236 AUTOBIOGRAPHY OF JOHN FRITZ
At the rear of the stage an arch of immorteUes inter¬ twined with white rosettes of flowers and glowing electric lamps hung above the inscription "Anniversary to John Fritz," wlflle along the long lines of tables huge banks of flowers lent perfume to the air and brightness to the scene.
At the center of the head cross table and immediately in front of the honored guest of the evening stood a huge columbiad mounted on wheels, the whole composed of beautiful flowers and loaded to the muzzle with good things and trained towards the assembled guests, as emblematic of the kind of guns and projectiles " Uncle John " would always be glad to fire off against friend or foe. Special cars kindly tendered by officers of the Reading Railway System for the occasion brought the invited guests from New York and Phfladelphia, and, as both trains roUed up to the station, carriages in waiting distributed them among the various hotels and the numerous private residences that so generously had opened their doors to receive them.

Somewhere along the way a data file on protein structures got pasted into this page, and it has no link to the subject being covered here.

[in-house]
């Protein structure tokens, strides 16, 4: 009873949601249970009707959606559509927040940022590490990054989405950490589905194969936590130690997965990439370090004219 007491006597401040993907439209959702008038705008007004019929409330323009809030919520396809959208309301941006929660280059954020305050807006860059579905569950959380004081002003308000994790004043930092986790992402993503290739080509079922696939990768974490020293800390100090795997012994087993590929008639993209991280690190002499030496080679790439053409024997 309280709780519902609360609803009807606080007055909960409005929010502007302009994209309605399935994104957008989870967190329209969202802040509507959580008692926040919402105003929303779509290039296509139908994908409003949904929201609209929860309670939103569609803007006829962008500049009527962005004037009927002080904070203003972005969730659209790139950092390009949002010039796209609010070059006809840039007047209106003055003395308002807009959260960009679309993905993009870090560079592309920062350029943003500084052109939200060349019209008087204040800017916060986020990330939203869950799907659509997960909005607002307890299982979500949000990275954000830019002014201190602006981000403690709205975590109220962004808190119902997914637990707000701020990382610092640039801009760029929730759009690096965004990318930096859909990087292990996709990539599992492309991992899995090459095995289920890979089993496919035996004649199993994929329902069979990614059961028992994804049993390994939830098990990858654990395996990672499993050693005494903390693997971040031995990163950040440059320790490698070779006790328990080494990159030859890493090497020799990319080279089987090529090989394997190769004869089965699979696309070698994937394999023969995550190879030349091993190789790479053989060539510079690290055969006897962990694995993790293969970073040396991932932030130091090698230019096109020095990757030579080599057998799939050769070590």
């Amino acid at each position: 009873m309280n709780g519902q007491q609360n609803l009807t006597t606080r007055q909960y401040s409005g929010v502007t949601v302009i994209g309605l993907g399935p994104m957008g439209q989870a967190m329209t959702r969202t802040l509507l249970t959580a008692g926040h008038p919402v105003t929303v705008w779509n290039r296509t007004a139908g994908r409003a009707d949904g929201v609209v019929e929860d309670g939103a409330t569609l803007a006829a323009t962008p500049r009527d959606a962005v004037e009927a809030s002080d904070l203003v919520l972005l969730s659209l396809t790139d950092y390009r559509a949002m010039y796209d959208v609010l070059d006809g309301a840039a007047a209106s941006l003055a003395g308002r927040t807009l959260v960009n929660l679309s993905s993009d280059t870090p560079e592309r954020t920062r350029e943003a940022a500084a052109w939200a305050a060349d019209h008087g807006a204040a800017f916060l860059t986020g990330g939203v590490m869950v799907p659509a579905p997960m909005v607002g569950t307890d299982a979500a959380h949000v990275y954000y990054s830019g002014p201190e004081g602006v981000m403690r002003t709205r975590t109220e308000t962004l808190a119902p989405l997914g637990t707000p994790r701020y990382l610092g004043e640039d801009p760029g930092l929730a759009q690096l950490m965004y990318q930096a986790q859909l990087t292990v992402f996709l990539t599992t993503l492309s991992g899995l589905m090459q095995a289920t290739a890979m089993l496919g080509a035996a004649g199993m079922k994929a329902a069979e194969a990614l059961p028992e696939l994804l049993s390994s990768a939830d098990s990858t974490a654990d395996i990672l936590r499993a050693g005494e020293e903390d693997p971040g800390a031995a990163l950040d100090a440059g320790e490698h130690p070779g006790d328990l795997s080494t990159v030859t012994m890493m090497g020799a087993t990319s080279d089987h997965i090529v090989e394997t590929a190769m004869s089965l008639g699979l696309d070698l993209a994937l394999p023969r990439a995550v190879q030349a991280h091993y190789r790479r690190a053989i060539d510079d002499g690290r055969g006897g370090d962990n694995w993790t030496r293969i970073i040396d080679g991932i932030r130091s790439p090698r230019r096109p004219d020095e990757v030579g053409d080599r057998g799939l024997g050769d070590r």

By 7 p. M. the parlors and haUs of the Hotel Wyandotte, and the vestibule of the Opera House, which had been speciaUy connected for the occasion, were fiUed with as notable an assembly of men of affairs as it is possible to conceive. Here were men long known as the foremost iron and steel masters of the country. Mine owners stood sand¬ wiched in between managers of blast furnaces and super¬ intendents of steel plants, while engineers, famous for what they had accompUshed at home and abroad, stood side by side with capitaUsts and bankers whose invested means had made possible the buflding of the famous industrial works that are dotted all over our country, and which serve to make the United States the foremost nation of the world in industrial pursuits. Here and there, meeting, perhaps, for the first time after a lapse of years, were men identified with the builduig and operating of the first miUs to roll